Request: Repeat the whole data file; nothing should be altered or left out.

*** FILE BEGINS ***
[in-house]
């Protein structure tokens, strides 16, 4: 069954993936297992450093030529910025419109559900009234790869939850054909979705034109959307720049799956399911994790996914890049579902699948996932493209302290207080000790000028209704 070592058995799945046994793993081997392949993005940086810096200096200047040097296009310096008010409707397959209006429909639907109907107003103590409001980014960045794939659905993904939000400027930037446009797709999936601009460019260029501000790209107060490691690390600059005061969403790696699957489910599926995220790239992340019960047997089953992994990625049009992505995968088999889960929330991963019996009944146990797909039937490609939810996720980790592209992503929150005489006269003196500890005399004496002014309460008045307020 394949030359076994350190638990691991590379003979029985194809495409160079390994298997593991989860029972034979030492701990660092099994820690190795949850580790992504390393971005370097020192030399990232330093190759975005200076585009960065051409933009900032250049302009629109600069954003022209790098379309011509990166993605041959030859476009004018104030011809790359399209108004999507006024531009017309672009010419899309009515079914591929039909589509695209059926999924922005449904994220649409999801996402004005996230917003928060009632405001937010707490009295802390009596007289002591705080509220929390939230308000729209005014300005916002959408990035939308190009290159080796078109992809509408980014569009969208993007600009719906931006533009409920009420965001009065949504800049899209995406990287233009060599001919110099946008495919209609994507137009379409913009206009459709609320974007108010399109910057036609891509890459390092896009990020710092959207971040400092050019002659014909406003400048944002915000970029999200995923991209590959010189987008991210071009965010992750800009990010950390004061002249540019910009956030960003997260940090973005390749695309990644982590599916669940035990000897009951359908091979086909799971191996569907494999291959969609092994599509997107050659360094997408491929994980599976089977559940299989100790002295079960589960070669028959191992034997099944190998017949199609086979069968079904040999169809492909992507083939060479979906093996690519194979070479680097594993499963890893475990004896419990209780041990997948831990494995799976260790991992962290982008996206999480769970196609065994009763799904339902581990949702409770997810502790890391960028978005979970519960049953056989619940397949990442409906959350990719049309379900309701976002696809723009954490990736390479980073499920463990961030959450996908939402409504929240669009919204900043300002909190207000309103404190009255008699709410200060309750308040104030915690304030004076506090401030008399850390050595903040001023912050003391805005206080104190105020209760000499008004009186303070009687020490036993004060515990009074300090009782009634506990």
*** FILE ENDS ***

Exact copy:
[in-house]
């Protein structure tokens, strides 16, 4: 069954993936297992450093030529910025419109559900009234790869939850054909979705034109959307720049799956399911994790996914890049579902699948996932493209302290207080000790000028209704 070592058995799945046994793993081997392949993005940086810096200096200047040097296009310096008010409707397959209006429909639907109907107003103590409001980014960045794939659905993904939000400027930037446009797709999936601009460019260029501000790209107060490691690390600059005061969403790696699957489910599926995220790239992340019960047997089953992994990625049009992505995968088999889960929330991963019996009944146990797909039937490609939810996720980790592209992503929150005489006269003196500890005399004496002014309460008045307020 394949030359076994350190638990691991590379003979029985194809495409160079390994298997593991989860029972034979030492701990660092099994820690190795949850580790992504390393971005370097020192030399990232330093190759975005200076585009960065051409933009900032250049302009629109600069954003022209790098379309011509990166993605041959030859476009004018104030011809790359399209108004999507006024531009017309672009010419899309009515079914591929039909589509695209059926999924922005449904994220649409999801996402004005996230917003928060009632405001937010707490009295802390009596007289002591705080509220929390939230308000729209005014300005916002959408990035939308190009290159080796078109992809509408980014569009969208993007600009719906931006533009409920009420965001009065949504800049899209995406990287233009060599001919110099946008495919209609994507137009379409913009206009459709609320974007108010399109910057036609891509890459390092896009990020710092959207971040400092050019002659014909406003400048944002915000970029999200995923991209590959010189987008991210071009965010992750800009990010950390004061002249540019910009956030960003997260940090973005390749695309990644982590599916669940035990000897009951359908091979086909799971191996569907494999291959969609092994599509997107050659360094997408491929994980599976089977559940299989100790002295079960589960070669028959191992034997099944190998017949199609086979069968079904040999169809492909992507083939060479979906093996690519194979070479680097594993499963890893475990004896419990209780041990997948831990494995799976260790991992962290982008996206999480769970196609065994009763799904339902581990949702409770997810502790890391960028978005979970519960049953056989619940397949990442409906959350990719049309379900309701976002696809723009954490990736390479980073499920463990961030959450996908939402409504929240669009919204900043300002909190207000309103404190009255008699709410200060309750308040104030915690304030004076506090401030008399850390050595903040001023912050003391805005206080104190105020209760000499008004009186303070009687020490036993004060515990009074300090009782009634506990």